Joaquin Crespo arrived in New Orleans from Spain via Ellis Island in 1872. He worked at odd jobs and saved his money. On his travels along the muddy River Road on the east bank he was taken with a parcel of land in the present day St. Rose area. Joaquin purchased the parcel and built his home, which became Crespo Plantation. He married Elmire Becnel and they had a son and daughter. Joaquin was unable to speak English well and consequently, his son Sidney assisted in ordering lumber from the Lutcher Moore Lumber Company.
After Elmire’s death, Joaquin married Malvina Songy and they had eight children. A devout Catholic, Joaquin constructed a chapel on his property and asked a priest from Kenner to conduct services. He donated a flock of sheep to the St. Charles Church (Little Red Church) to help control the growth of grass and weeds. Joaquin also donated land for the first St. Rose School for whites and the first colored school in Free Town (St. Rose).
St. Charles Parish named the street alongside of the St. Rose School Crespo Avenue in honor of Joaquin Crespo. He overcame very modest beginnings to become a successful sugar cane planter on the Mississippi River.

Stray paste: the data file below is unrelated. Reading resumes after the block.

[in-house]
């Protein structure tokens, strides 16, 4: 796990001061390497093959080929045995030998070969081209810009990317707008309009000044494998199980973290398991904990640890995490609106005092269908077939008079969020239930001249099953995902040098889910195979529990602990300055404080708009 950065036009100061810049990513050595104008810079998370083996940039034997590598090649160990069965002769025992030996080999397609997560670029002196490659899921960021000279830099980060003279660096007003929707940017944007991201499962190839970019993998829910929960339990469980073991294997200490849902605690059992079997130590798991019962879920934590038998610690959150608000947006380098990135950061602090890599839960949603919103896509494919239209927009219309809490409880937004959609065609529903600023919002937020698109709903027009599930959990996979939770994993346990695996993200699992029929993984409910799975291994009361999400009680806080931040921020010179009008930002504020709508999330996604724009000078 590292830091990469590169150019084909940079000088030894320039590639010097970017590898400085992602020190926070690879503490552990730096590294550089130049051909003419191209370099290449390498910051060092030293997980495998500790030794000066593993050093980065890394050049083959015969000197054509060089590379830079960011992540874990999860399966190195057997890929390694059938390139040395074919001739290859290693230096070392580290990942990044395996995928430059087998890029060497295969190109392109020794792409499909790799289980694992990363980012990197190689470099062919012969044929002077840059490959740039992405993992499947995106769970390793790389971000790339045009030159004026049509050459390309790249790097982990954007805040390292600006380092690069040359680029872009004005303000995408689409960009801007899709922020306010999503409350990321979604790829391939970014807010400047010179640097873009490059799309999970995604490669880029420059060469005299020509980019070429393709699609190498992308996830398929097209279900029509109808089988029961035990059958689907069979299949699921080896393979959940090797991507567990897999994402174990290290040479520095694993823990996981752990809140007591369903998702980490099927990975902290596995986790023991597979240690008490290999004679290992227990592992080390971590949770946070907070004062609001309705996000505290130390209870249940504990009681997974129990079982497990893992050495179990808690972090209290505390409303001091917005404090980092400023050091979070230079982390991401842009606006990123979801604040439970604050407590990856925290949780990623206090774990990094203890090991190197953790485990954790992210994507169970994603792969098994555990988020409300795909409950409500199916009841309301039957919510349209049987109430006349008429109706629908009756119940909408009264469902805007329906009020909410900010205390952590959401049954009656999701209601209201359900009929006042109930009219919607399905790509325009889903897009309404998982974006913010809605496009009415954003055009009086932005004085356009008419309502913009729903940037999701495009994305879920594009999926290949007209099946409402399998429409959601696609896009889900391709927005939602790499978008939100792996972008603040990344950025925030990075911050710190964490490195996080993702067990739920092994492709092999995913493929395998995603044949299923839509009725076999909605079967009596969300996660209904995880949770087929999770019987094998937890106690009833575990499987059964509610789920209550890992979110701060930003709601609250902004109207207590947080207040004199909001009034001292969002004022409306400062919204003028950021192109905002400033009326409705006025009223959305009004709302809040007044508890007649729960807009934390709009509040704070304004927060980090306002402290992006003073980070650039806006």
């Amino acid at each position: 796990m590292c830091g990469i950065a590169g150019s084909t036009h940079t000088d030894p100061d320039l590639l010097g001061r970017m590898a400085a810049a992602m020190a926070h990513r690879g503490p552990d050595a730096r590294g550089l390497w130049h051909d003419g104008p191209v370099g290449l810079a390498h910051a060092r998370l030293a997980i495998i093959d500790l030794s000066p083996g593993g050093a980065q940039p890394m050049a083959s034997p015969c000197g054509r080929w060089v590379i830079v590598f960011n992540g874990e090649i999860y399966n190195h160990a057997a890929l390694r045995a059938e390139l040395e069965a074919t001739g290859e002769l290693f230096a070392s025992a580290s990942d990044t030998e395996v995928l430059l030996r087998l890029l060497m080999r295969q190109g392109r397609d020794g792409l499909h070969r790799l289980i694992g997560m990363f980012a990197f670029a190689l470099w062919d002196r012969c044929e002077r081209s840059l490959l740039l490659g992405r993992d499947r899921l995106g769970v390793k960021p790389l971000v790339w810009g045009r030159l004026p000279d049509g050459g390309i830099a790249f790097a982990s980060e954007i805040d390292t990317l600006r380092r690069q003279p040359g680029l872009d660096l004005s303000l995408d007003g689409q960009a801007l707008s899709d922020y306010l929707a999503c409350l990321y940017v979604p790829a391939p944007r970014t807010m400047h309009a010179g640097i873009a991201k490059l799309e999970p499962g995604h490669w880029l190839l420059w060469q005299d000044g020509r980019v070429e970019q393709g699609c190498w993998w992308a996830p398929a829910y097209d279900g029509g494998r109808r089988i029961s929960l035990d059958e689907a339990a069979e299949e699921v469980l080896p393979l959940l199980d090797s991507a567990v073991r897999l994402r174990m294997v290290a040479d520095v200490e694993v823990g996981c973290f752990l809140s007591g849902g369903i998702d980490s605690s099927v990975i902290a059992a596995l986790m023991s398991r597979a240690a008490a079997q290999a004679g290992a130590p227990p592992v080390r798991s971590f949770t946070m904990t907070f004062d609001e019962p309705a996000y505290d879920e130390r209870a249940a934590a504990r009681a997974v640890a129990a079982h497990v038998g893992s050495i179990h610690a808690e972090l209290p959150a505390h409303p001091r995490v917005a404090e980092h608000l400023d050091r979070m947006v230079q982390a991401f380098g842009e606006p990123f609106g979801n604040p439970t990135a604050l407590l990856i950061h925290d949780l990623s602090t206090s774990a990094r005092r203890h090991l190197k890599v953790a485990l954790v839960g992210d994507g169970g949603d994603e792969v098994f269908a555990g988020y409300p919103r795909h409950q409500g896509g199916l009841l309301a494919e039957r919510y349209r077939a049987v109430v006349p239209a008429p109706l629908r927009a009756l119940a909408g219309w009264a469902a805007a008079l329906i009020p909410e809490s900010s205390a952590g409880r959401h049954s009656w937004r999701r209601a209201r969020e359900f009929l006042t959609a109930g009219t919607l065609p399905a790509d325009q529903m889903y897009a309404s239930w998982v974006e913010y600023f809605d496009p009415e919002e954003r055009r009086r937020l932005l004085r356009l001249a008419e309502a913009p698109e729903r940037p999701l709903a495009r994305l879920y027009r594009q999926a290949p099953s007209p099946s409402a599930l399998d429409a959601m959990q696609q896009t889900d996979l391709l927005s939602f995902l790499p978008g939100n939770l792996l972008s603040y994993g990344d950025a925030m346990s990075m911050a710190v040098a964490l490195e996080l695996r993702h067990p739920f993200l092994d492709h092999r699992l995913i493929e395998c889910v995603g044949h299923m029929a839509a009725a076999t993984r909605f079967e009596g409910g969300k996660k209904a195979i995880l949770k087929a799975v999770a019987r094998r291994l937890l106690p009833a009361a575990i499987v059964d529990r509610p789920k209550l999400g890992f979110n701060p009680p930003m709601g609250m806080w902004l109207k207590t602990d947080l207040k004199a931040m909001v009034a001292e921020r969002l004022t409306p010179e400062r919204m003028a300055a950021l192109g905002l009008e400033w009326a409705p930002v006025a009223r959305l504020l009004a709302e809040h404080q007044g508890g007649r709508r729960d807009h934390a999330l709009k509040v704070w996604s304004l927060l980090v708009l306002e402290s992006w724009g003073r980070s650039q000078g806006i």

International Matex Tank Terminals (IMTT) now owns the property where Crespo Plantation once stood. Two rows of pecan trees are still visible and considered by some family members to be those that once lined the road leading to the main house.
Other Spanish names in St. Charles Parish included Lopez, Acosta, Gonzales, Rodrigue, Truxillo, Morales, Medina, Cortez, Sanchez, Torres, and Perez.
This text is copyright © material by Marilyn Richoux, Joan Becnel and Suzanne Friloux, from St. Charles Parish, Louisiana: A Pictorial History, 2010.